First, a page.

March 2018 books

March 2018 books

Frozen in Time: The Fate of the Franklin ExpeditionFrozen in Time: The Fate of the Franklin Expedition by Owen Beattie
My rating: 4 of 5 stars

3.5 stars. I thought this book would combine an investigation (and perhaps evidence-based recreation) of the Franklin Expedition's last days with a thorough reckoning of the conclusions that could be drawn based on Beattie's 1980s research trips. Instead, it was mostly just a day-to-day account of those research trips, with an introduction and epilogue to pad things out.

That said, every page in this book is interesting. How can it not be, when it is all about locating and digging up (for science) 140-year-old corpses frozen in ice? Still, I think my childhood favorite Buried In Ice by the same author is the better book - less afraid to make assumptions and draw conclusions and tell the story of what might have happened to the Franklin Expedition, based on the evidence we have.

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The Breadwinner (The Breadwinner, #1)The Breadwinner by Deborah Ellis
My rating: 4 of 5 stars

Miriam's sixth grade class is reading this book. Miriam got through it in about a day and kept pestering me to read it so I did. I can see why her teacher chose it for a class book: it's a very accessible and relatable story for kids, without wasting time gawking at the Otherness of Parvana's life in Afghanistan. Some scary things happen in this book but the way it's written allows the reader's imagination to fill in the gaps, so it can only be as scary as any individual child decides to make it. And her culture and country are treated with depth and nuance - I think even we adults could stand to put more of a face on the last few decades of Afghanistan's history, and this children's book does a good job of that.

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Parvana's Journey (The Breadwinner, #2)Parvana's Journey by Deborah Ellis
My rating: 4 of 5 stars

A heartbreaking but eye-opening look into the everyday lives of child refugees.

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Mud City (The Breadwinner, #3)Mud City by Deborah Ellis
My rating: 4 of 5 stars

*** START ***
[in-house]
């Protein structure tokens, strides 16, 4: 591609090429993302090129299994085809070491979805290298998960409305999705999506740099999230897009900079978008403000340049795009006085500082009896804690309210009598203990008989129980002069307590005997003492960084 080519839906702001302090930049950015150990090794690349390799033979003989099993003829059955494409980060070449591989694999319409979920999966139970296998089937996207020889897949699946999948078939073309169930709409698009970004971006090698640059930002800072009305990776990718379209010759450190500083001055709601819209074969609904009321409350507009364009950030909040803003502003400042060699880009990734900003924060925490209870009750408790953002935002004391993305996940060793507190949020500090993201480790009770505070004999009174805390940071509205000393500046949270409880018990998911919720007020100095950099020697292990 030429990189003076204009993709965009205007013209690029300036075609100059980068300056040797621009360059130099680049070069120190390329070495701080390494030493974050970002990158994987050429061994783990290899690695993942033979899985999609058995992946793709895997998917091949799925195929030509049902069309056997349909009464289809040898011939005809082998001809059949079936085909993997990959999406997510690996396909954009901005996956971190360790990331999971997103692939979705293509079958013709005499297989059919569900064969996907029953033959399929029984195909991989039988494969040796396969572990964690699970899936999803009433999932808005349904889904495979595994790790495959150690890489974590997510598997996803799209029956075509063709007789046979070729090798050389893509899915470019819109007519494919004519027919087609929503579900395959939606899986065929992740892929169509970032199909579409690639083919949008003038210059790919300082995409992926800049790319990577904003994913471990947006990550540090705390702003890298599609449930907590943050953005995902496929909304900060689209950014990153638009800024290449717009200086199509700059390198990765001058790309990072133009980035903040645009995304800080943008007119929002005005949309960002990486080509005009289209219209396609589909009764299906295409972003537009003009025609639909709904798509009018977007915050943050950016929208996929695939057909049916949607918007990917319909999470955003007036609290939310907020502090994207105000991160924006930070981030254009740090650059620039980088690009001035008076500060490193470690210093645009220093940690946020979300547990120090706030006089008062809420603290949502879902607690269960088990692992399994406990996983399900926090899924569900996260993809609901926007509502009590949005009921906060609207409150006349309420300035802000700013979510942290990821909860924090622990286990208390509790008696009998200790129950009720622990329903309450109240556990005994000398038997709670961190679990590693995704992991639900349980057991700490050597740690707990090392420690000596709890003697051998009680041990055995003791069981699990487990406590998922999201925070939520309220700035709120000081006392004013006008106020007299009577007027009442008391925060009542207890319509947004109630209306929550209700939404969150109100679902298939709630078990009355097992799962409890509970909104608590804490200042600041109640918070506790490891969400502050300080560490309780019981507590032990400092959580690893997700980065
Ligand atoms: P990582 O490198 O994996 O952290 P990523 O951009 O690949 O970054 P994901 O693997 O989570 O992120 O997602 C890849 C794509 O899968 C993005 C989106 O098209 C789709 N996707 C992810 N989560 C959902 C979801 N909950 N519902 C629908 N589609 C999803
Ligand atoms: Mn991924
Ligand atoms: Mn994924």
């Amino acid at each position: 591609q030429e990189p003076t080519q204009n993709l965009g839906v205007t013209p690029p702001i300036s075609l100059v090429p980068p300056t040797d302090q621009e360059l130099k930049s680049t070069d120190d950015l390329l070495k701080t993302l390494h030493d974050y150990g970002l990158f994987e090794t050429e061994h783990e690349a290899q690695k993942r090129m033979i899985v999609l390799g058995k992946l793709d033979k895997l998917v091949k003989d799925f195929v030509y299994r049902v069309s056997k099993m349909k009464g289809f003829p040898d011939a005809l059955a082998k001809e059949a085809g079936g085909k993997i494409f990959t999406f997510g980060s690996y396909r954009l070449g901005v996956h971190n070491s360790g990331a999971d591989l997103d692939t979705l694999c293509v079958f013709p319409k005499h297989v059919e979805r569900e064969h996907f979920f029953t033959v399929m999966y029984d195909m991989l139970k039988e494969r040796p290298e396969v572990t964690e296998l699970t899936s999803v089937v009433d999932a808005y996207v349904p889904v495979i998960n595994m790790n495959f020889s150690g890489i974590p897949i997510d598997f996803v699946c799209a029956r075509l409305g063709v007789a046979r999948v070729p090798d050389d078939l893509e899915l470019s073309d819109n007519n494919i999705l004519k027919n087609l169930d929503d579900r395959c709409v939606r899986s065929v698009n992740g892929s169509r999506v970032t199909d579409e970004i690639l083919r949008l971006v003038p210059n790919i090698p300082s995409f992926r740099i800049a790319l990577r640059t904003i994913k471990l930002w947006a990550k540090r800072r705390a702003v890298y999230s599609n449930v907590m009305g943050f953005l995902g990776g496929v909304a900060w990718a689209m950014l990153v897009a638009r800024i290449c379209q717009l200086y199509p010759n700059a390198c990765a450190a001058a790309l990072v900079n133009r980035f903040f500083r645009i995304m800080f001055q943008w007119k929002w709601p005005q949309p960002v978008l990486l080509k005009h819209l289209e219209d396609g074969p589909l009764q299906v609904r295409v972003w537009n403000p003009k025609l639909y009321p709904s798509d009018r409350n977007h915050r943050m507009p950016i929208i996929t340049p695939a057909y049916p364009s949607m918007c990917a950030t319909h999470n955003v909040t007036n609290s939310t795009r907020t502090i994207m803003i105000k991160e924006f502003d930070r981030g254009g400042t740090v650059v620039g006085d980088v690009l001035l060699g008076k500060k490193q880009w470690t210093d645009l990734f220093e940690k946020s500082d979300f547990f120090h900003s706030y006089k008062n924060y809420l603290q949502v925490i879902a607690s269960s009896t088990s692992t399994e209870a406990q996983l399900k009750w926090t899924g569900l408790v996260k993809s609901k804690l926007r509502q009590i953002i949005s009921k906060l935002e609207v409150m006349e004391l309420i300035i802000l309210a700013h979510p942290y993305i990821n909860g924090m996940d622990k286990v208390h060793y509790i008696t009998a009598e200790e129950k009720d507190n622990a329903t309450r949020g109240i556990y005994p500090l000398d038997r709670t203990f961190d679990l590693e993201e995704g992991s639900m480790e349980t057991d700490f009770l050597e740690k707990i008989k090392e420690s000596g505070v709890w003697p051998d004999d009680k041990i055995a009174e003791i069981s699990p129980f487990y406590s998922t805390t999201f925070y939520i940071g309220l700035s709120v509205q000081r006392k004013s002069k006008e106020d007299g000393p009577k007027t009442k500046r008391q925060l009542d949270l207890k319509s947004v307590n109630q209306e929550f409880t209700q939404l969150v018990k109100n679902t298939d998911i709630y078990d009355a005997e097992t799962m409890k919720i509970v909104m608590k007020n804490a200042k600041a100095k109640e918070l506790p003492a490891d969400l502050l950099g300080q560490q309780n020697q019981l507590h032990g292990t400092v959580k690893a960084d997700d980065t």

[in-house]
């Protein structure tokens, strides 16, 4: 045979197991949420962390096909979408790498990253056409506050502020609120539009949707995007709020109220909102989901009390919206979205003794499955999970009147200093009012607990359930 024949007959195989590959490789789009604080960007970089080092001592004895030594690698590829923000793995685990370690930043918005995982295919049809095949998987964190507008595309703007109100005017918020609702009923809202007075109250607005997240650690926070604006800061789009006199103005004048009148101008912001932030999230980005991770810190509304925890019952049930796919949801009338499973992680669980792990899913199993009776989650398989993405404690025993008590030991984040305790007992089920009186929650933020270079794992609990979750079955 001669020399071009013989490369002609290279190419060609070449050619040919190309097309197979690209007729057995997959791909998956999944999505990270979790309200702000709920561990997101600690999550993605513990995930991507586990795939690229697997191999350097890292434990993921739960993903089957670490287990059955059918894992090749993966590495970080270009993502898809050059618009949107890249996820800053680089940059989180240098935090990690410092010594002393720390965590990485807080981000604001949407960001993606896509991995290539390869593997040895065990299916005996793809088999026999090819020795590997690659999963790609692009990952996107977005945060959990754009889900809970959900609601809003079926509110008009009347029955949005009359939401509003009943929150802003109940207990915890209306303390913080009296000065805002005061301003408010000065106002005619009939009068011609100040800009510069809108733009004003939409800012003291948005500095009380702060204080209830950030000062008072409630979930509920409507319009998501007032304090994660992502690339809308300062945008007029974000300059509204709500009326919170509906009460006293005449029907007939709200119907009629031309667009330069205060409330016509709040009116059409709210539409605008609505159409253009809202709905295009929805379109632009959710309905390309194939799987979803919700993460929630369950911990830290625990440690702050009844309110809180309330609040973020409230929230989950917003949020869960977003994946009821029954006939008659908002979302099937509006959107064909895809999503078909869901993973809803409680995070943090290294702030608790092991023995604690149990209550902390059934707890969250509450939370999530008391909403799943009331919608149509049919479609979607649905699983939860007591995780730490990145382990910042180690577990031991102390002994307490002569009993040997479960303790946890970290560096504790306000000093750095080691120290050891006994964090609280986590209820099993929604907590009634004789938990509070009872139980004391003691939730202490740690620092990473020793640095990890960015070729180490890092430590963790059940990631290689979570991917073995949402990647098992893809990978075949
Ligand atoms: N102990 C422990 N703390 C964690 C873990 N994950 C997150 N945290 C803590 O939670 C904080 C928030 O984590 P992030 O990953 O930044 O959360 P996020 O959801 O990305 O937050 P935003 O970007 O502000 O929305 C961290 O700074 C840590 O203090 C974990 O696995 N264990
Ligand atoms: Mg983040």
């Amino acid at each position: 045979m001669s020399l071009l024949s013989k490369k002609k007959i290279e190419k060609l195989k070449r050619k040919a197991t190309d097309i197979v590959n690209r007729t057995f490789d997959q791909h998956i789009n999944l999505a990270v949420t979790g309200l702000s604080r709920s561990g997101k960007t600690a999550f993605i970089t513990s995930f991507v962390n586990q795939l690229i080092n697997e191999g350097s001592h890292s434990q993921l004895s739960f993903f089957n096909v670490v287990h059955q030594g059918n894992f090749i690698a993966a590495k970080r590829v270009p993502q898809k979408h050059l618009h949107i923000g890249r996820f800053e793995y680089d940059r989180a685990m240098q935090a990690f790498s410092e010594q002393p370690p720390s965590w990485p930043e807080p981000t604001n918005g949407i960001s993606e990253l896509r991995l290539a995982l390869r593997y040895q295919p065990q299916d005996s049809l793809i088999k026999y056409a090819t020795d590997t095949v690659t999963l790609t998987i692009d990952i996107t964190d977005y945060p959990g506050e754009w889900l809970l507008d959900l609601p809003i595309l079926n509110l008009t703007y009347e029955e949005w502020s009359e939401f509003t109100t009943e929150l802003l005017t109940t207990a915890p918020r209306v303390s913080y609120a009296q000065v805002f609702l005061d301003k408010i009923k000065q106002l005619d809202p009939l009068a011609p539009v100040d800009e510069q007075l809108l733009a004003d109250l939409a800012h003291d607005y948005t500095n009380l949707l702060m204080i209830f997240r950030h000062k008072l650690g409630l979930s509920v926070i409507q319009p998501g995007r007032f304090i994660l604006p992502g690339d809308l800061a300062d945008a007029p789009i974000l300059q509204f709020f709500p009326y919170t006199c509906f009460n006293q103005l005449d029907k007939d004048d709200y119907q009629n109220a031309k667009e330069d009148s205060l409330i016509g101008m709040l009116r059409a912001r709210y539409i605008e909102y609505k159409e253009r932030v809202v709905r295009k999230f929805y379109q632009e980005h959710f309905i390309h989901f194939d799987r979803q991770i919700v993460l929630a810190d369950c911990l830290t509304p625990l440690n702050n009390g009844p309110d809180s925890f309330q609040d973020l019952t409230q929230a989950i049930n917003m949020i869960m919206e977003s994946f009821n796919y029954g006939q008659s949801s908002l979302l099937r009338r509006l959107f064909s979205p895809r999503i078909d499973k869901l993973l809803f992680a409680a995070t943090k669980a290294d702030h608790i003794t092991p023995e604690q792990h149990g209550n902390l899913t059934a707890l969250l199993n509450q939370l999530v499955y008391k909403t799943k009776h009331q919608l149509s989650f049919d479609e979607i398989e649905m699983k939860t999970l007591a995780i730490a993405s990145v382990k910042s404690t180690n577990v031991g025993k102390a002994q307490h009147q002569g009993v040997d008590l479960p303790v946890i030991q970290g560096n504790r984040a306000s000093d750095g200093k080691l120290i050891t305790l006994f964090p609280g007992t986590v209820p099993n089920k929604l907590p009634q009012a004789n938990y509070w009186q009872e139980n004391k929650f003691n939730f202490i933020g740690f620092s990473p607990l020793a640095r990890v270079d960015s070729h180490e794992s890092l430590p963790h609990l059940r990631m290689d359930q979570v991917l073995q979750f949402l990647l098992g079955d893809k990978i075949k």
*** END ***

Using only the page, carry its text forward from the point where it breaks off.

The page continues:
Another good book about girls in Afghanistan, this time focusing on Shauzia. There were times where I felt like things were getting a bit unrealistic (thinking specifically of the expatriate family subplot), but even there I eventually felt like yeah, that seems like something that could happen.

One thing I have really appreciated about this series is the way the children in it wish for adults to take care of them. I think some books about children on their own or in difficult circumstances glorify the situation and show how strong and determined such kids are, without showing the flip side of how they really do wish the adults in their lives would step up and protect them (I'm side-eyeing you, The Boxcar Children). This series really shows how yes, it's exciting to read about kids succeeding and surviving on their own, but that's not the way the world should work and it's ok to want grownups to take care of you.

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My Name Is Parvana (The Breadwinner, #4)My Name Is Parvana by Deborah Ellis
My rating: 4 of 5 stars

A pretty solid end to the series. Though I did find it strange that this book, which is longer and written in more complex language than the earlier ones, was somehow a simpler story told in black and white (where the earlier books had all these lovely, thought-provoking shades of gray). This book does, however, have a fantastically delicious Jacob Have I Loved slathering-lotion-on-hands moment between Parvana and her older sister Nooria.

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Picture Perfect: The Jodi Arias StoryPicture Perfect: The Jodi Arias Story by Shanna Hogan
My rating: 2 of 5 stars

2.5 stars. I picked this up because I just read The Stranger She Loved by the same author and then while reading it, I remembered that I actually don't like true crime books. And this book certainly doesn't elevate the genre (in the author's defense, this was a really yucky crime). It reads like The Singles Ward remade as a horror movie.

(Horrible crime aside, the backdrop of this story was practically a time capsule of the early 2000s. It took us through ubiquitous MLMs (unfortunately not a thing of the past), MySpace, the housing crisis, Facebook, and then blogs.)

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Other Bridget 2018

All the Spanish I've learned from watching Spanish period dramas on Netflix

All the Spanish I've learned from watching Spanish period dramas on Netflix